08 September 2010

Irreligious, but Spiritual, when Making Sense of Things. Pt. 1

"Don't talk about religion, politics or money!" was the wisdom of previous generations in my family. I should compile a statistical record of the topics of conversation in my normal day out and amongst people. I'd say those three categories would be very near the top of Frequently Discussed Issues.

FDIs
I often find myself amongst the less biblically literate, rather than the more biblically literate. That is not a qualitative judgmental statement. It's much the same as saying I usually find myself amongst people who own cars more than amongst those who do not. I usually find myself amongst those who are carrying a few extra pounds rather than those who should add a few.

The fact that many of my co-humans are not biblically literate, or professional theologians, is brought into focus when we have widespread disasters or tragedies that make the news. Those who would never condone religion, and what it has become with it's powerful institutions and political agendas, will speak of miracles, God, angels and biblical stories.

Oh sometimes, in New Zealand, something as important as rugby will elicit a comparison of David to Goliath, need for an ark if the rain doesn't stop, or some such thing. I often wonder about the background of the speaker and the uptake of the listeners when the Bible is referred to.

New Zealand's media outlets have done a super job of keeping everyone informed about events in Christchurch after the earthquake. The media have allowed people to tell their stories and have been as interested in the human side of the story as in politics, economics or buildings.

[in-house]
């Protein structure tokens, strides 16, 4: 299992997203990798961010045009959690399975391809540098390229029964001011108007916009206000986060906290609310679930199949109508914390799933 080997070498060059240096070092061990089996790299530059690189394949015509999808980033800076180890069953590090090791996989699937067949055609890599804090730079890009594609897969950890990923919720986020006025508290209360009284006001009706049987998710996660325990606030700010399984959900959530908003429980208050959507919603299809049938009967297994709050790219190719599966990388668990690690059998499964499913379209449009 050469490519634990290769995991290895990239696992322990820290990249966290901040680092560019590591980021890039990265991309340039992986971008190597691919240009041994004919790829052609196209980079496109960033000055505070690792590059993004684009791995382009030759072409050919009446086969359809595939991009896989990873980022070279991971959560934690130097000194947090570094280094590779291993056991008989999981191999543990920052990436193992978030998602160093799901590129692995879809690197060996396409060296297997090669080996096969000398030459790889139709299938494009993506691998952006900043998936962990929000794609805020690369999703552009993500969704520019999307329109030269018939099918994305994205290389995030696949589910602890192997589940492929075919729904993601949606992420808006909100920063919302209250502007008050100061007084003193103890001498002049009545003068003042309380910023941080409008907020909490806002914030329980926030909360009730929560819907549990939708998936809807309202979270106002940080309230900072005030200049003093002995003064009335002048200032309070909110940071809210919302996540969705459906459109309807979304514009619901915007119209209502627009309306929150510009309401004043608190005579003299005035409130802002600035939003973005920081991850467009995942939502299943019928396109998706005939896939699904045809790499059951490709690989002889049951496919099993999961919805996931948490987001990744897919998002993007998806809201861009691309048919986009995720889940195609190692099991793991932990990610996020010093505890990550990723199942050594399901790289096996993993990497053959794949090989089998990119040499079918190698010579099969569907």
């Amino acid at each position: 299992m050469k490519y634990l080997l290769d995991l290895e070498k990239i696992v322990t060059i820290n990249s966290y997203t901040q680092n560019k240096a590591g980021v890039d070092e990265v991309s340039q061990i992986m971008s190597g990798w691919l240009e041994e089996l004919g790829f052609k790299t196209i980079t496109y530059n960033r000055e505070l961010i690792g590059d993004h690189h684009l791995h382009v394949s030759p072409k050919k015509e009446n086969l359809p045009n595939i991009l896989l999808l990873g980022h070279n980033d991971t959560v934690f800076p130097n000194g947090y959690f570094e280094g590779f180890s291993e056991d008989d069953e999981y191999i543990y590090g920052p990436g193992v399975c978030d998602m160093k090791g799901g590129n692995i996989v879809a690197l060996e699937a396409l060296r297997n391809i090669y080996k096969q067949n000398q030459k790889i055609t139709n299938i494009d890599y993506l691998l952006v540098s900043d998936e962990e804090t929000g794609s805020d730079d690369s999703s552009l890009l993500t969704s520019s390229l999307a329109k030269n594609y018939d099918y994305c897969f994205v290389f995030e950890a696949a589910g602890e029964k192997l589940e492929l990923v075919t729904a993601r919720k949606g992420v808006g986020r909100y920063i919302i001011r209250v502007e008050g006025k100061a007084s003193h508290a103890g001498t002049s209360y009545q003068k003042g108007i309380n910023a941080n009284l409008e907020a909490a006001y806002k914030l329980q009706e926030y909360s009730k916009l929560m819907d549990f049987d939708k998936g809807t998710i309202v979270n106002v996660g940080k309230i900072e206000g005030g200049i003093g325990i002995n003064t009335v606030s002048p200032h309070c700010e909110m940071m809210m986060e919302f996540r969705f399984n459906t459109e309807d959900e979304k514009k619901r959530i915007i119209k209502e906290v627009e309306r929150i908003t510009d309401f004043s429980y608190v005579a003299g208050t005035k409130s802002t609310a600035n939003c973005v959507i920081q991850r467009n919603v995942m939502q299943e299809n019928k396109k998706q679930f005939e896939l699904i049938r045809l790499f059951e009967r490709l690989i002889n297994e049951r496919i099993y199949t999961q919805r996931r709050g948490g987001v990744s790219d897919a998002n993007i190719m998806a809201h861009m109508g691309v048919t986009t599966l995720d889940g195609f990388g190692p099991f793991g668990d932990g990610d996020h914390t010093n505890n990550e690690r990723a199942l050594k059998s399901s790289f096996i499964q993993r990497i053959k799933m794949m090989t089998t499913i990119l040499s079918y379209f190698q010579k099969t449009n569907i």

In the midst of those stories, and comments from the reporters, people have thanked God numerous times and spoken of miracles and angels.

When discussing the Canterbury region and recent finance company failures and then the expectation of seriously high winds, Kerre Woodham asked if locusts were next. Her reference to the plagues in Egypt during Moses' campaign to free Hebrew slaves was apt. In a largely unchurched New Zealand, I wonder how many understood it. Of those who did understand it, how many were under 35 years old?


Technically, a miracle is something supernatural. If you suggest that there is something that causes supernatural events then you maintain a spirituality that opens the door for God, or some other sort of spiritual power.

People often say, "Well, it was meant to be."
If something was meant to be, then who meant it? Who gave the meaning or the purpose to the persons or event or result?

Statistics may show that New Zealand is not very churchified, secular in many aspects, but underneath the politically correct or wounded exterior, there is a spiritual antennae that desires to make sense of things around us.

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